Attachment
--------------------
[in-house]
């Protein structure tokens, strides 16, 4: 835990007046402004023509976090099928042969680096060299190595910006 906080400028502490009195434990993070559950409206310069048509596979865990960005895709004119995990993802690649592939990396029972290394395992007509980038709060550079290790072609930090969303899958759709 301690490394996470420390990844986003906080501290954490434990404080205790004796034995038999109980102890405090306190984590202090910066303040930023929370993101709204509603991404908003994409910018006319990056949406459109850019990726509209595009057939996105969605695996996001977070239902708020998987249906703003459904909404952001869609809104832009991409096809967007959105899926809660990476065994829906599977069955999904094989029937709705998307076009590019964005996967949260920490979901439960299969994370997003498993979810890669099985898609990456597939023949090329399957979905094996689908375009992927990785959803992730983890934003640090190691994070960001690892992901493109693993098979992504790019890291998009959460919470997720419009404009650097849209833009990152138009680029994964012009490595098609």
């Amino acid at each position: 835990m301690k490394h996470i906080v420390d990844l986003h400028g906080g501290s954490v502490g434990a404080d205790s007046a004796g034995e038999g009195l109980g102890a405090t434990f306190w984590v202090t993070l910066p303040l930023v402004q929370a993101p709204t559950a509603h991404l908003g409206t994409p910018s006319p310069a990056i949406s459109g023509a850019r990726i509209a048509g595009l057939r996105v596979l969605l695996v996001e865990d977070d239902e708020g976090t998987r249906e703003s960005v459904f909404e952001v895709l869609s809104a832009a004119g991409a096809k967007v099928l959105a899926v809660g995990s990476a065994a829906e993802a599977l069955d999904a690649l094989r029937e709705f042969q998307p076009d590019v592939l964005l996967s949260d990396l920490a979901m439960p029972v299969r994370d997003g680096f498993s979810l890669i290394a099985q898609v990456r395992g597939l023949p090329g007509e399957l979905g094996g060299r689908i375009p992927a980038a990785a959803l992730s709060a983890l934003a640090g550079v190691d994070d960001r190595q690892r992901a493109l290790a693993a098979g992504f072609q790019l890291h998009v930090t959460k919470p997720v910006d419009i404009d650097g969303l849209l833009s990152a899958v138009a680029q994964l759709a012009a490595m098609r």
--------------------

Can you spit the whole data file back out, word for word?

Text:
[in-house]
């Protein structure tokens, strides 16, 4: 835990007046402004023509976090099928042969680096060299190595910006 906080400028502490009195434990993070559950409206310069048509596979865990960005895709004119995990993802690649592939990396029972290394395992007509980038709060550079290790072609930090969303899958759709 301690490394996470420390990844986003906080501290954490434990404080205790004796034995038999109980102890405090306190984590202090910066303040930023929370993101709204509603991404908003994409910018006319990056949406459109850019990726509209595009057939996105969605695996996001977070239902708020998987249906703003459904909404952001869609809104832009991409096809967007959105899926809660990476065994829906599977069955999904094989029937709705998307076009590019964005996967949260920490979901439960299969994370997003498993979810890669099985898609990456597939023949090329399957979905094996689908375009992927990785959803992730983890934003640090190691994070960001690892992901493109693993098979992504790019890291998009959460919470997720419009404009650097849209833009990152138009680029994964012009490595098609």
């Amino acid at each position: 835990m301690k490394h996470i906080v420390d990844l986003h400028g906080g501290s954490v502490g434990a404080d205790s007046a004796g034995e038999g009195l109980g102890a405090t434990f306190w984590v202090t993070l910066p303040l930023v402004q929370a993101p709204t559950a509603h991404l908003g409206t994409p910018s006319p310069a990056i949406s459109g023509a850019r990726i509209a048509g595009l057939r996105v596979l969605l695996v996001e865990d977070d239902e708020g976090t998987r249906e703003s960005v459904f909404e952001v895709l869609s809104a832009a004119g991409a096809k967007v099928l959105a899926v809660g995990s990476a065994a829906e993802a599977l069955d999904a690649l094989r029937e709705f042969q998307p076009d590019v592939l964005l996967s949260d990396l920490a979901m439960p029972v299969r994370d997003g680096f498993s979810l890669i290394a099985q898609v990456r395992g597939l023949p090329g007509e399957l979905g094996g060299r689908i375009p992927a980038a990785a959803l992730s709060a983890l934003a640090g550079v190691d994070d960001r190595q690892r992901a493109l290790a693993a098979g992504f072609q790019l890291h998009v930090t959460k919470p997720v910006d419009i404009d650097g969303l849209l833009s990152a899958v138009a680029q994964l759709a012009a490595m098609r």